Reviews | Traveling Together on the Tunnel and the Capital Crescent Trail Extension
The CCT is one of the most popular, well-used, and successful trails in the DC area. More than a million people use the trail for recreation and travel between Georgetown, Bethesda, and Silver Spring (albeit with a circuitous route), with easy access to Arlington. If the tunnel under Wisconsin Avenue and the extension of the trail to Silver Spring are completed, even more people could benefit from the trail.
The fate of these projects is intimately linked to the Purple Line. A tunnel previously existed allowing safe passage under Wisconsin Avenue, but this changed in 2017 as part of light rail construction. Now the tunnel is dedicated exclusively to light rail, and a new short tunnel for others has an uncertain future (especially as costs have soared to over $50 million). The developers and the county have promised CCT users a new cobblestone extension from Bethesda to Silver Spring. But Purple Line delays have pushed completion of the extension to at least 2026. And when this issue was brought up at the Purple Line Open Day, I was dismayed to learn that it there was little to no thought about extending the trail until the trains were tested.
We echo sentiments calling for the extension to be prioritized and for the tunnel to be funded and completed. We should all act together to support this plan, and here’s why.
The projects bring us closer to Montgomery County’s Vision Zero goal of no pedestrian fatalities on the road. With the tunnel closed, pedestrians, runners and cyclists must navigate the heavily congested streets of downtown Bethesda, potentially at risk of traffic accidents. Once the tunnel is complete, trailhead commuters to and from downtown Bethesda, the subway and the Purple Line will have a safe, fast and reliable route away from congested streets. This year, at least 175 pedestrians and cyclists have been hit on Montgomery County roads. As one of those 175 (and someone who lobbied for pedestrian-friendly infrastructure), I can vouch for walkers’ concerns about traffic safety in downtown Bethesda.
The projects allow us to meet the county’s climate action goals. Switching people from passenger vehicles to active transportation options will directly lead to reduced carbon emissions. The CCT extension will connect existing active transportation networks in our region, such as the Rock Creek Trail and the Metropolitan Branch Trail. This will help achieve the climate action goal of integrating the park’s trails into the county’s transportation system and also accomplishing the master plan for bicycles. Additionally, these CCT investments align with Downtown Silver Spring’s plan to improve the quantity and quality of parks and open spaces as well as encourage car-free options to counter environmental concerns.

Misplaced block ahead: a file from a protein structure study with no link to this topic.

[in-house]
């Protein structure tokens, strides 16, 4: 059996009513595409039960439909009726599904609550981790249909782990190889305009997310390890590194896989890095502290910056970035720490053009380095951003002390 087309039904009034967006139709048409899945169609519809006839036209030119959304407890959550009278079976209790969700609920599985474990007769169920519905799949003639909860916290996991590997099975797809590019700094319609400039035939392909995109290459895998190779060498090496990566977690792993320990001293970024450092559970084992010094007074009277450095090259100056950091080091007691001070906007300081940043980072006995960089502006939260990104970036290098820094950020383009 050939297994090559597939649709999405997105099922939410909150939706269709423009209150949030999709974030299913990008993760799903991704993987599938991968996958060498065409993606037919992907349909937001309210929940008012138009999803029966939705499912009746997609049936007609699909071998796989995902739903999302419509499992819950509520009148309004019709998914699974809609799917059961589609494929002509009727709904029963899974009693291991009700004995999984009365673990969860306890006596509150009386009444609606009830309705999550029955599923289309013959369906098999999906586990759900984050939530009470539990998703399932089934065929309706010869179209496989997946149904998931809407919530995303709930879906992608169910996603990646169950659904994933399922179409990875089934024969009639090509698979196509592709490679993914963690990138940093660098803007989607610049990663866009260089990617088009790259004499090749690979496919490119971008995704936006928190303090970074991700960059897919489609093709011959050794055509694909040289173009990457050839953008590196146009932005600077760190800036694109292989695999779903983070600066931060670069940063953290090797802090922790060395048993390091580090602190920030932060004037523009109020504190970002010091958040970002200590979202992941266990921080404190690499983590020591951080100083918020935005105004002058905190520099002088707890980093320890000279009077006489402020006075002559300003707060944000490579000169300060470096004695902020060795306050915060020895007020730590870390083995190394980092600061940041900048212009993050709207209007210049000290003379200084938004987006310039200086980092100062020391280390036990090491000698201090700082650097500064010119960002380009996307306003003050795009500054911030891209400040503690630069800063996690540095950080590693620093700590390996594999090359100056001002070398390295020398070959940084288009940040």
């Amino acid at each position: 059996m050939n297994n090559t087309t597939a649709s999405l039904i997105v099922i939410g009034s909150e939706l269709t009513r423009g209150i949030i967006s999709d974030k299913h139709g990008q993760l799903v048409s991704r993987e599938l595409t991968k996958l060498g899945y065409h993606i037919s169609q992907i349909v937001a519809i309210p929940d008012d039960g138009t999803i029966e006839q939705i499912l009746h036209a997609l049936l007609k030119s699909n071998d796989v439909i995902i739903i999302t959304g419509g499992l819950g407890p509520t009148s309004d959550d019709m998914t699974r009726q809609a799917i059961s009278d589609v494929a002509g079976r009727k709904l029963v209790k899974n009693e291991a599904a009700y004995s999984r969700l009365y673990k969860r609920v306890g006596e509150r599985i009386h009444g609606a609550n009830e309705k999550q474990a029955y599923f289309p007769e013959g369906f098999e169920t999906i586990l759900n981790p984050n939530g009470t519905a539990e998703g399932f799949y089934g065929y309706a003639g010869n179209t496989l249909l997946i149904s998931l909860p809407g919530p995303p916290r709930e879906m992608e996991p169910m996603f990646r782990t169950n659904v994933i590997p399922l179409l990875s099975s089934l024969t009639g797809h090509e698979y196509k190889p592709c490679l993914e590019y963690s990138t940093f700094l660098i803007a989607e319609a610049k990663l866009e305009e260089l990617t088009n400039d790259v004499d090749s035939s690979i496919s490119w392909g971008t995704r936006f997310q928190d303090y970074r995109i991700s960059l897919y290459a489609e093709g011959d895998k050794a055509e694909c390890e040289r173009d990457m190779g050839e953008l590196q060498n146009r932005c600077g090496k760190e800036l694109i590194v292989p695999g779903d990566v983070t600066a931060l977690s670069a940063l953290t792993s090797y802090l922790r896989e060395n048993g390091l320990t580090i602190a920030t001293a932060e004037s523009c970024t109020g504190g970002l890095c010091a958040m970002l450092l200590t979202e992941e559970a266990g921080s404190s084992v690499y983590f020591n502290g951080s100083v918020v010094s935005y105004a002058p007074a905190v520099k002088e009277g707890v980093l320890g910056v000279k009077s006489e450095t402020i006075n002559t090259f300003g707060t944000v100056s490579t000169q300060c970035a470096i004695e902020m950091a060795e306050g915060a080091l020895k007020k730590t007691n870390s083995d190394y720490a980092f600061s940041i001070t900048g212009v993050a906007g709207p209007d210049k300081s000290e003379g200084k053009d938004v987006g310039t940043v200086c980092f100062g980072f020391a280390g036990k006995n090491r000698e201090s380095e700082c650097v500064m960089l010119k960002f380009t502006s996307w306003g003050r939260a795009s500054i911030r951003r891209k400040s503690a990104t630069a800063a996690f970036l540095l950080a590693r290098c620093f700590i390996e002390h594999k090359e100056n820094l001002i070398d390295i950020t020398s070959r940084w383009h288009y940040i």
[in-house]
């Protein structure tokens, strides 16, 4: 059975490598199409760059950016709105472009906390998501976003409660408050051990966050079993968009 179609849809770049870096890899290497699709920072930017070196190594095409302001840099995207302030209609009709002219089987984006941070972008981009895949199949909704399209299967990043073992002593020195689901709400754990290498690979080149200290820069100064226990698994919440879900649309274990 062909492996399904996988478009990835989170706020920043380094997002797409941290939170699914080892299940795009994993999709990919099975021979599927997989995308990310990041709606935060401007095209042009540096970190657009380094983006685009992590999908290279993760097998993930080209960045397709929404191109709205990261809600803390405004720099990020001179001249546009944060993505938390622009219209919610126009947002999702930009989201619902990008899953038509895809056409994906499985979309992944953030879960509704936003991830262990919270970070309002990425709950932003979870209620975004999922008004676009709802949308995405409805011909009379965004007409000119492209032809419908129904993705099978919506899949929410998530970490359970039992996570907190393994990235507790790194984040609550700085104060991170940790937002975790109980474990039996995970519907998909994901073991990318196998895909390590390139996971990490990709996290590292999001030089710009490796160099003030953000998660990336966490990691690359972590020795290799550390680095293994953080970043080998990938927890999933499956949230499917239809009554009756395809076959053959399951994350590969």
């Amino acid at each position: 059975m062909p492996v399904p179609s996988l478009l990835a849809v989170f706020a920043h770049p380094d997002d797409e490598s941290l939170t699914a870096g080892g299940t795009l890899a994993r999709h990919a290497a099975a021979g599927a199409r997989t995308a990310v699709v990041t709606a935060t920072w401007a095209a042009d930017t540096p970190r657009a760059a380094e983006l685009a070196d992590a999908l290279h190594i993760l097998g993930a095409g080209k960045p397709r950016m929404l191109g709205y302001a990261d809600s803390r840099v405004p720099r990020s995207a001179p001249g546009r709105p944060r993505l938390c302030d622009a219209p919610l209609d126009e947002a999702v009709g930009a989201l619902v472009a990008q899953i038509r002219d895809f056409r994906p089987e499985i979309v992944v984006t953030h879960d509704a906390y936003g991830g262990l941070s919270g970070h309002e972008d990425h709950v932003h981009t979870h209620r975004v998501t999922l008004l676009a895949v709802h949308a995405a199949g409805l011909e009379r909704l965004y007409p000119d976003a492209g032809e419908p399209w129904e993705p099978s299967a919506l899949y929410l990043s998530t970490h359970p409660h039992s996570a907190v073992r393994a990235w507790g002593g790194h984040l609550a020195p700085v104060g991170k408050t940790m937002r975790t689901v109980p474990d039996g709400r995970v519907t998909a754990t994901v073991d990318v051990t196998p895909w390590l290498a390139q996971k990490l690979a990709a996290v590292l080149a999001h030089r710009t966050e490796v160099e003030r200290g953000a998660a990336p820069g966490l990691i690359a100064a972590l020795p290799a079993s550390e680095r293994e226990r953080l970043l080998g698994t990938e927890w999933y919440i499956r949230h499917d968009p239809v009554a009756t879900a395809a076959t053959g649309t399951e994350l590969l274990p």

The projects move us forward towards equity and accessibility in public transit. The CCT extension will allow residents of eastern Montgomery County to walk, run or bike to Bethesda, Georgetown and beyond. This racially and socioeconomically diverse area of the county is one that, having been neglected in the past, deserves improved trail connections to deal with large city blocks, difficult topography, and other barriers limiting access. pedestrians and cyclists. The 2017 plan for Greater Lyttonsville, a community that would benefit from completing the trails, calls for “trails and open spaces that could be expanded with new greenways and civic greens to benefit more residents,” which promotes and encourages physical activity. Consider how to get from here to Bethesda on foot or two wheels now. The most direct route is the east-west highway, with very limited alternate routes that are not sufficient, safe or appropriate for everyone. Maybe you are an elderly person, a child or a disabled person like me. How would you do?
The county is also serious about transit equity connecting communities. In his application for federal RAISE grants, he argues that the tunnel and extension provide a “high-quality and safe connection for bicycles, pedestrians and micromobility between a historically disadvantaged community and areas of emphasis on the equity elsewhere in Montgomery County and major employment centers”. The requested $25 million in federal funds would help achieve these goals.
We recognize that with many competing priorities, maintaining commitment and allocating funds for these projects will be an ongoing challenge. Resident support is crucial to help us continue to preserve, protect, and improve safety, equity, and access to CCT.